There’s no question about it. We don’t even have to tell you that the BP Oil Spill in the Gulf of Mexico is bad. Just how bad it is, remains to be seen. Execs are not giving us any information as to how much oil is down there with the potential to impact the waters, wildlife and eco-systems for years. But those in the know say that the rate and amount of oil spillage will be larger than the Exxon Valdez spill.
Since the oil rig explosion which killed 11 people last month, the massive oil spill from the Deepwater Horizon well is leaking 5,000 barrels a day. 13,000 feet under the seabed under about 5,000 feet of water the ecological disaster has already shut down fishing in the region and is threatening wildlife from sharks and dolphins to seagulls and pelicans.
The response seems nearly as awful as the incident itself with chemicals being sprayed in the Gulf to disperse the spreading oil slick:
All of this aside, what we know for certain is that wildlife response teams need your help. And they need it now.
Along Florida’s Gulf Coast, veterinarians, volunteers and experts are watching and waiting for the arrival of sick birds and other sea life affected by the BP oil spill.
Save our Seabirds in Sarasota, FL is currently collecting supplies to respond to the disaster, including:
- Dawn dish detergent
- paper towels
- heating pads
- electrical cords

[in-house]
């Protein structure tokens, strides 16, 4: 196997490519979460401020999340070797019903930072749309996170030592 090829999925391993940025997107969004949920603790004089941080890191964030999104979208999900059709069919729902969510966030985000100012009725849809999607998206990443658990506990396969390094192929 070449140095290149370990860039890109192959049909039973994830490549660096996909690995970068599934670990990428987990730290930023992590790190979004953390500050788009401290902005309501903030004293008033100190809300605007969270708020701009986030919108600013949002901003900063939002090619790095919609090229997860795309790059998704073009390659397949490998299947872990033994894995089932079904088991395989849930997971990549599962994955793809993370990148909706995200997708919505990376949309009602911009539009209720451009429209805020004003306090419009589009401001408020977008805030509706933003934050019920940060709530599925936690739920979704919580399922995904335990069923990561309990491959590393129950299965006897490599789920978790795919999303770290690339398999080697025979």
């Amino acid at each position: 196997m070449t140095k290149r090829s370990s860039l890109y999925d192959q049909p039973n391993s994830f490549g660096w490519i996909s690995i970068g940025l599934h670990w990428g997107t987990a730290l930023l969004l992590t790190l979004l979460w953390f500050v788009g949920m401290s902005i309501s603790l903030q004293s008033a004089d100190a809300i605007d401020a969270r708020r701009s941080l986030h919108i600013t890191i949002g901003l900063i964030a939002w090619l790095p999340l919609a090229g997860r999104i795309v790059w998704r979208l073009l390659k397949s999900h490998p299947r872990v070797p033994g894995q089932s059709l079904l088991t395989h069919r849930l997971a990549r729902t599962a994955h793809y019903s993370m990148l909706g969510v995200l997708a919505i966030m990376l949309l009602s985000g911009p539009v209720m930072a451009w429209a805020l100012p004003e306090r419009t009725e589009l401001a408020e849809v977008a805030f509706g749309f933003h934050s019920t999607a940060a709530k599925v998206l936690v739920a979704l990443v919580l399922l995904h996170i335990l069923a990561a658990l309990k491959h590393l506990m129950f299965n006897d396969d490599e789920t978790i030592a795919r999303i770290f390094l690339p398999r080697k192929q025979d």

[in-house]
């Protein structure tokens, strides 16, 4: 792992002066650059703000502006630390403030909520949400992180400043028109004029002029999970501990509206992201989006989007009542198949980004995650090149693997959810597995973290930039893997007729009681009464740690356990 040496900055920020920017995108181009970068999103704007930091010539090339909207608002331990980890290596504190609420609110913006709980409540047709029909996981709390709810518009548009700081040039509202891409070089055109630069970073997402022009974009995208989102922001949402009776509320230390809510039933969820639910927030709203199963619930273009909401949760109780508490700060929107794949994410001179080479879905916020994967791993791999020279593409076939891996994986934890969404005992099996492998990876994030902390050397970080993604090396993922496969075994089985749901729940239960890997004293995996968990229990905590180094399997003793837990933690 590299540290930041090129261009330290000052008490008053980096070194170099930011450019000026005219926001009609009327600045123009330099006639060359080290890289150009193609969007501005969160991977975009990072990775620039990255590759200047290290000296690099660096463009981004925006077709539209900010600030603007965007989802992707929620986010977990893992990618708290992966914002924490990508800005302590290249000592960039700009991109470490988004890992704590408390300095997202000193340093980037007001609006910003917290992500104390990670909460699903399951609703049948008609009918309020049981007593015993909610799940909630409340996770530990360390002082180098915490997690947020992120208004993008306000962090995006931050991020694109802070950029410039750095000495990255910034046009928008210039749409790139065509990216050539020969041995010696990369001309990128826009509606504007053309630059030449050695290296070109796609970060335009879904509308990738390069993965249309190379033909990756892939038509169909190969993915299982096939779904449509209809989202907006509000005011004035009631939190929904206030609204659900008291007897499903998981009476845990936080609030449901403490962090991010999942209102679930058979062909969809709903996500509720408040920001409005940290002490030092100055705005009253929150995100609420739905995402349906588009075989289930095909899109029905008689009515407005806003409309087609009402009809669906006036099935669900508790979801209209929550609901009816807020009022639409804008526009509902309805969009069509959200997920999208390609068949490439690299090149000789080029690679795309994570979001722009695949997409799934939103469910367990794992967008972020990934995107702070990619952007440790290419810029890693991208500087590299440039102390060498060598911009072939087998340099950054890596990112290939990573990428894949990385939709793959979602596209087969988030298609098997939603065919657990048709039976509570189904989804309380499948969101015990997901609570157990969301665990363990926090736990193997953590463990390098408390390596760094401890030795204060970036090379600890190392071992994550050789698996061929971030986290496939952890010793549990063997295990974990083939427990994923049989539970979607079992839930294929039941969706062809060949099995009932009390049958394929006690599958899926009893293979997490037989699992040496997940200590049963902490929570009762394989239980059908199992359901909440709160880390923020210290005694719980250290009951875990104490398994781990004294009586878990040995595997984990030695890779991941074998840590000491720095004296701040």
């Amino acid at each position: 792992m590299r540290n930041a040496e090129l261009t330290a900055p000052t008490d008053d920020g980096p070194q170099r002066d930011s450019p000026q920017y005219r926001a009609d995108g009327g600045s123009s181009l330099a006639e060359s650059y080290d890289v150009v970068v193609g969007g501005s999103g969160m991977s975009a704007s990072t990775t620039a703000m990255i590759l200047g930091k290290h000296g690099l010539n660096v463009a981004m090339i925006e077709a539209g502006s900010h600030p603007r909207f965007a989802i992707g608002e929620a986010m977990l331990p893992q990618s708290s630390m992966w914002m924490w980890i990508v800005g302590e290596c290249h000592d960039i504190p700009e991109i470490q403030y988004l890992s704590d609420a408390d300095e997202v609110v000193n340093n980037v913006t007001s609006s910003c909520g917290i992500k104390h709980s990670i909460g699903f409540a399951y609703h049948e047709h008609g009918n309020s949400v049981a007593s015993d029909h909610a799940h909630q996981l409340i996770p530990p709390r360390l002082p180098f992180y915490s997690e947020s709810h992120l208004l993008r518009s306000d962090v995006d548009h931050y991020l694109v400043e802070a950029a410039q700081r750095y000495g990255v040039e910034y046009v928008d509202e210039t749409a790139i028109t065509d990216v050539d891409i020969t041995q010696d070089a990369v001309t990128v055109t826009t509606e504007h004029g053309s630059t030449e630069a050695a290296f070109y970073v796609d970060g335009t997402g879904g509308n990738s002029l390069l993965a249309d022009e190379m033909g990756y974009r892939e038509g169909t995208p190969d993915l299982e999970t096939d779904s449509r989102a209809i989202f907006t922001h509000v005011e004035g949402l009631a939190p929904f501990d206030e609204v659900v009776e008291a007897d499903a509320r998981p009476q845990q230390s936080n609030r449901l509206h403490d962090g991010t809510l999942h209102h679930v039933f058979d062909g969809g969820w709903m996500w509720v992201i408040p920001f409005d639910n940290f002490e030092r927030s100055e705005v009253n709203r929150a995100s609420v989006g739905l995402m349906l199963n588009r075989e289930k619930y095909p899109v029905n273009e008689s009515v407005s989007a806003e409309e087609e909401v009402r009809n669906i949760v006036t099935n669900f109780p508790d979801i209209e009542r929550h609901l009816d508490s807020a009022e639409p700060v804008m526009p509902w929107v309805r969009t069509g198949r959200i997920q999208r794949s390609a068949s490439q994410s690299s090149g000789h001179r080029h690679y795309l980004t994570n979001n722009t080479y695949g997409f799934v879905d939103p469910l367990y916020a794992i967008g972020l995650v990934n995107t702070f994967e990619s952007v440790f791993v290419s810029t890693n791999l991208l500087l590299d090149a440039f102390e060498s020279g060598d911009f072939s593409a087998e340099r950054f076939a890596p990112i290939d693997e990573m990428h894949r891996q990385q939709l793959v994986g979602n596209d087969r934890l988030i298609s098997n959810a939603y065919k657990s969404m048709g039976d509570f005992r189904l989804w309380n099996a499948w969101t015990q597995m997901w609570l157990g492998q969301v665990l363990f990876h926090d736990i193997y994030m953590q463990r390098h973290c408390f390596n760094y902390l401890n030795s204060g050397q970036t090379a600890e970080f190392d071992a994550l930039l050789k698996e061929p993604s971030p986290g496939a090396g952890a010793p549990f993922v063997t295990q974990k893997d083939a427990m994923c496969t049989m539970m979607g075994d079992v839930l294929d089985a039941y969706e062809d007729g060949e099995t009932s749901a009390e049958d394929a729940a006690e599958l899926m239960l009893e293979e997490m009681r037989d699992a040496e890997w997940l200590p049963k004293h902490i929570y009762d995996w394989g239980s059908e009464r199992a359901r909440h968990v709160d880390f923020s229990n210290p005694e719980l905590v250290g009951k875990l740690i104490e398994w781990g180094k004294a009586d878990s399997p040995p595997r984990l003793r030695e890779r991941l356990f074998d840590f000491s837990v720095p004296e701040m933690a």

- pet kennels
They have received donations, but they need a LOT more!! In addition to supplies or donations, Save our Seabirds needs volunteer help.
If you have time to give, be sure to contact Save Our Seabirds. You’ll need training in how to handle the oiled birds, in order to assist with cleaning and feeding. Of course, you can also send supplies directly, or donate. In fact, for every bottle of Dawn Dish Detergent you buy, the company will donate $1 to wildlife conservation efforts of the Marine Mammal Center and the International Bird Rescue Research Center.
The sadness of the still-undetermined impact of the BP oil spill may be tempered by hopes that this massive tragedy could be the catalyst of change. It took a similar disaster off the California coast in the late 1960s to spur the founding of Earth Day in 1970 and the adoption of many federal environmental laws 40 years ago to tighten clean water and clean air restrictions.
With the BP disaster in the Gulf, Republicans are (excuse the pun) jumping ship from their earlier support of offshore drilling. Among notables, California Gov. Arnold Schwarzenegger withdrew his backing for offshore exploration. Florida Governor Charlie Crist has also voiced concerns about the environmental safety of oil exploration in our waters. One of the only holdouts is former Alaska Governor Sarah Palin.
Is this a wake-up call for our planet? Many would say: yes.
In the meantime, we don’t need to debate the fallacy of a domestic “drill, baby drill” policy. Now is not the time.
While we are still rubbing the sleep and shock from our eyes, let’s get all hands on deck to help save the innocent creatures directly and immediately affected by our energy greed and selfish refusal to think beyond the gas tank.